How to Measure Construction Marketing Results: The Newest Rules

Following is the complete whitepaper following the November 15, 2010 Construction Marketing Association webcast on Measuring Construction Marketing Results.

In a recent survey sponsored by the Construction Marketing Association, 21% of construction marketers ranked Measuring Marketing Results as their top priority for 2011, beating all other priorities including Internet and Social Media. Clearly in a difficult market, marketing is under increased scrutiny to prove results and justify budgets.

Frequently called marketing metrics, depending on the scale of your company or program, measuring marketing results can range from simple to a variety of complex methods and approaches. Today marketers must consider three broad types of measures, with multiple individual tools, 1) traditional methods of measuring including research,
2) the use of internet-based measures, 3) along with new tools for social media monitoring

Traditional Measures

Some of the traditional methods of measuring results are still some of the most important. Financial measures like sales revenue, unit volumes or profit margins are not only important, but closely tied to companyor brand success.

Other traditional approaches might include identifying new customers, and having sales, service or telemarketing personnel ask (and document) how they found out about your product or company (source of exposure). Inbound telephone calls and inquiries can likewise be qualified, as can trade show and/or event inquiries. At one time trade print advertising supplied reader response cards and reports, which are now less used, if at all. In the PR area, clipping services provided “hard copy” clips of publicity placements, most of which have been replaced with electronic distribution and reporting.

Tracking measures can be facilitated by a customer or prospect database, or for smaller scale marketing programs, a spreadsheet. If and when the database is integrated with corporate information systems, CRM systems or sales force automation, these customer records can help manage reporting, as well as identify such customer or marketing scenarios as new customer acquisition, retention, dormant and lost customers.

Another traditional approach to measuring marketing results is the use of marketing research, which can be a variety of types and methods. Marketing research types include secondary research, primary research or syndicated research. Secondary research is already published, and may include information publicly available on the Internet, or published by industry publications or associations. Primary research is undertaken by brand owners and could include surveys, focus groups or interviews. Syndicated research is undertaken by research firms, analysts or other independent firms and sold to any interested users (Forrester, Frost & Sullivan).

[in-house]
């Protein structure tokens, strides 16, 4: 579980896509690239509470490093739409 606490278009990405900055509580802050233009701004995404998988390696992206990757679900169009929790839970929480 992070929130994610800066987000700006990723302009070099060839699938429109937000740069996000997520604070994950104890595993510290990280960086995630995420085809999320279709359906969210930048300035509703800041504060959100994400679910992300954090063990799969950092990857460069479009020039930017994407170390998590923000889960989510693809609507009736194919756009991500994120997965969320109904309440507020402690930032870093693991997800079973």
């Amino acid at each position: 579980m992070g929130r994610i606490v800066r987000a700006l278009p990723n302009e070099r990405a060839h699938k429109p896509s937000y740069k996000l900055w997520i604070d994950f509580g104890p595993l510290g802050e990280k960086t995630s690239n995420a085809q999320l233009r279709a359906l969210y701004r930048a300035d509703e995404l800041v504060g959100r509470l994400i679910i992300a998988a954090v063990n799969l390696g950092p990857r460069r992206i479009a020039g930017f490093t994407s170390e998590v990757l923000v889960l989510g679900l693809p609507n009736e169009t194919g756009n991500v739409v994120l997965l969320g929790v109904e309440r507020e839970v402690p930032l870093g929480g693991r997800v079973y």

Regardless of research type, often the information reported by marketing research can be useful in measuring marketing results. Examples include market size, market share, brand awareness, brand preference, customer satisfaction, market trends and more. For specialized markets, such intelligence can prove the most useful in measuring results of marketing.

One of the challenges for traditional measures is relating back to specific marketing campaigns or initiatives. To measure specific, traditional marketing campaigns or initiatives effectively, always use direct response offers and promotional codes for all initiatives and campaigns. In addition, most construction products sell through channels of distribution, or through retailers to consumers. In these cases, end user insights must be provided by channel partners, or retail POS data (syndicated research data).

Certainly traditional marketing can be integrated with Internet marketing with it’s own set of measurement tools and options.

Internet Measures

With construction marketing increasingly moving toward Internet programs, it’s no surprise that the Internet will offer many of the tools for results measurement. Foremost among Internet measures, are website statistics, and/or analytics. In addition, marketers can measure Internet marketing with a variety of search engine optimization (SEO) tools, website registrations, email campaign metrics, electronic news distribution services, Google Alerts, and a new technology called UTMs.

All website hosting providers offer website statistics for a website domain. Other advanced statistics are available, however, this author prefers Google Analytics which provides site and page level traffic information, along with such useful measures as Visits and Pageviews, Pages/Visit, Bounce Rate, Average Time on Site (stickiness), Traffic Source, Geographic and more. Below is a typical Google Analytics dashboard.